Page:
Neural stem cells are the fundamental building blocks of the vertebrate nervous system. But we now know the potential of these cells are much more! The discovery that populations of neural stem cells persist lifelong in ‘neurogenic niches’ of the CNS to produce newborn neurons has given rise to the fascinating field of adult neurogenesis. This relatively young field has progressed at a rapid pace, and along the way, taught us many lessons in the cellular composition of the vertebrate neurogenic niche, the cellular behavior and molecular control of neural stem cell populations, and most recently, the heterogeneous nature of neural stem cell populations.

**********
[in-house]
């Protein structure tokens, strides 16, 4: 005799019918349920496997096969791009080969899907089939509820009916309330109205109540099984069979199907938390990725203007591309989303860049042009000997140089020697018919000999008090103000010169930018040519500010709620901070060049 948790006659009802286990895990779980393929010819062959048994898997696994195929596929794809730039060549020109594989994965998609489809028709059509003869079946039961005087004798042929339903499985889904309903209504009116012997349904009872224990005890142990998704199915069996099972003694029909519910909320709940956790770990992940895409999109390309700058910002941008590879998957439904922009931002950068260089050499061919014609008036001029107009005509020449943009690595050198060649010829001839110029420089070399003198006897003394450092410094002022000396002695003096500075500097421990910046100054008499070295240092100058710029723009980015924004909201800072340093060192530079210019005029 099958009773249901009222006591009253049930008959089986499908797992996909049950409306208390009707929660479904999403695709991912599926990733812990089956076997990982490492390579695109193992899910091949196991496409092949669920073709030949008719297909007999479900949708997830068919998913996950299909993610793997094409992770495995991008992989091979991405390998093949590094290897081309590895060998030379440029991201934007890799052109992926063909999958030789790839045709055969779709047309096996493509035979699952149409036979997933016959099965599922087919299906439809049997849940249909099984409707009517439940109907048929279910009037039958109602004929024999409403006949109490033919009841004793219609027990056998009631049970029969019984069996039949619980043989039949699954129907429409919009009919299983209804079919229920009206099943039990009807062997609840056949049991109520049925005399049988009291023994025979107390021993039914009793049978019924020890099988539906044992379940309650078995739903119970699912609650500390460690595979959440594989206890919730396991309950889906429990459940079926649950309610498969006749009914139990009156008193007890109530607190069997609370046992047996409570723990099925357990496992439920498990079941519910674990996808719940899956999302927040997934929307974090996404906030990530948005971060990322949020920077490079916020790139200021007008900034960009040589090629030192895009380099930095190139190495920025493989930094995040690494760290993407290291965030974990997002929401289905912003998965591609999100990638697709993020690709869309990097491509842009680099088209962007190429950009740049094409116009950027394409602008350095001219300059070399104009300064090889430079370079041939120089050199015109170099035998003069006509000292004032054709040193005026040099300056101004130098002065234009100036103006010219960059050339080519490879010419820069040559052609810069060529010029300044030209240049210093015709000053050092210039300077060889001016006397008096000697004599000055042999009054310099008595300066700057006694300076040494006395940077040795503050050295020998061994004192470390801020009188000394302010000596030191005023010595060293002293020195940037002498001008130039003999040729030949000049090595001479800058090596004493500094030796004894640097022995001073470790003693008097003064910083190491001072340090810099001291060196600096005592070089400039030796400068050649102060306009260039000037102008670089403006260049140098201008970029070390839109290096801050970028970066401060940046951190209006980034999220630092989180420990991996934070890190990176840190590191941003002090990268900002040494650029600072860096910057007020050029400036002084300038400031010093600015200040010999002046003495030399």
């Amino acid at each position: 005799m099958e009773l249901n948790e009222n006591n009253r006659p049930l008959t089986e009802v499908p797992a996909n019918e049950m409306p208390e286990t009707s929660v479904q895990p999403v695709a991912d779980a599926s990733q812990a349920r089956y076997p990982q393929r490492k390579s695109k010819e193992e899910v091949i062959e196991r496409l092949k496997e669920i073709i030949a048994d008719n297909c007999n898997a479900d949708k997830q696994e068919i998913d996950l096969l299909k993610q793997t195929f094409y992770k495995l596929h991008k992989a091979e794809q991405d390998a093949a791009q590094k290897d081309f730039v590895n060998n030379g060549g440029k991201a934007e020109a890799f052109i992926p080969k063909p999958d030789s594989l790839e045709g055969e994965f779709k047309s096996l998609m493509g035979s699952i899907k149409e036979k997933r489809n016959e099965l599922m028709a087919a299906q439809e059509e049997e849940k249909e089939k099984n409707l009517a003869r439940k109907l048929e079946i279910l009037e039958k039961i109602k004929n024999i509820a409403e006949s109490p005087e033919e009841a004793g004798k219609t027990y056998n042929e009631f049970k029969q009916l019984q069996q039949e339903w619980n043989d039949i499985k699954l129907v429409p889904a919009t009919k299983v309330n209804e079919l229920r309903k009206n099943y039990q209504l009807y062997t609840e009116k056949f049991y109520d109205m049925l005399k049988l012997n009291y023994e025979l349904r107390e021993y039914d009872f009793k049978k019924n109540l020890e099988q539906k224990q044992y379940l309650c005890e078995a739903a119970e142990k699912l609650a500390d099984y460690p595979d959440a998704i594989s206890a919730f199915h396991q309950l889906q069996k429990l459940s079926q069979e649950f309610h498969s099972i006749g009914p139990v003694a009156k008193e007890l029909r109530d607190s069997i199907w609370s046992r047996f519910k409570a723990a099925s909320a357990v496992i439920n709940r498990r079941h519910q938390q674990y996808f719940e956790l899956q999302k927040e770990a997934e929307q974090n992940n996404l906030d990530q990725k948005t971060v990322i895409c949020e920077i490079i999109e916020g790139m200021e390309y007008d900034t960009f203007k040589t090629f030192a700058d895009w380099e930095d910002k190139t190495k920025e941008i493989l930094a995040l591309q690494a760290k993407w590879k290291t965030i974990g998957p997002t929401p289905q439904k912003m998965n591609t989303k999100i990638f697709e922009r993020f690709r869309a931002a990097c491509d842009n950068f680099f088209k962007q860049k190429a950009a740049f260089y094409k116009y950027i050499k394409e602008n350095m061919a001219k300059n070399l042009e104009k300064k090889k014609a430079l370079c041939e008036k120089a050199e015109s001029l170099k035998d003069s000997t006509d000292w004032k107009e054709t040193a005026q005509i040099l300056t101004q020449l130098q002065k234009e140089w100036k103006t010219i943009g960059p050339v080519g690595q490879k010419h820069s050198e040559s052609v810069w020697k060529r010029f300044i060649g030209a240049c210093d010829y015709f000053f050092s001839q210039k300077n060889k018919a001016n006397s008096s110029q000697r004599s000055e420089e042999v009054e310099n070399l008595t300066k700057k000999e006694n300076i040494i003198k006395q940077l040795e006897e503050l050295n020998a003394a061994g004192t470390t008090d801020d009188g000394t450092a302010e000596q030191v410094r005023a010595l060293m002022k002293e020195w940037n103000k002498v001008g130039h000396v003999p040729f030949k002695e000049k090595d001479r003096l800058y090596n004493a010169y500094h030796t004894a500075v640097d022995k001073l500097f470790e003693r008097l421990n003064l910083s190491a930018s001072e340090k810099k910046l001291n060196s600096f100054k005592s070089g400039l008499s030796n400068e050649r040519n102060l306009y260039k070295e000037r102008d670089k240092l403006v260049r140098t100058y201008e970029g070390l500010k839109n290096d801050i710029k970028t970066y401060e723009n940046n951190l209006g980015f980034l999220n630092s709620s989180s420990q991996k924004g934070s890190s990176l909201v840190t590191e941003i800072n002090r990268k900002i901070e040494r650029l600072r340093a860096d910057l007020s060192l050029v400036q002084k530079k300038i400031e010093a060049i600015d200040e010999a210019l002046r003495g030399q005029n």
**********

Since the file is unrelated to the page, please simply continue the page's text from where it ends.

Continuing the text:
The realization that neural stem cell populations are highly diverse across the CNS has proposed that distinct populations may serve different roles in tissue maintenance, learning, and repair. The research focus of the Lindsey Lab is to understand the context-dependent behaviour and regulation of distinct neural stem cell populations from birth to senescence, with learning and environmental interactions, and during the regenerative process following injury or with neurodegenerative disease. To achieve this goal, we take advantage of the highly neurogenic and highly regenerative zebrafish model.
Learn more about the Lindsey Lab’s individual research themes: maturation of the stem cell niche, plasticity and animal behaviour, and neural stem cells and repair.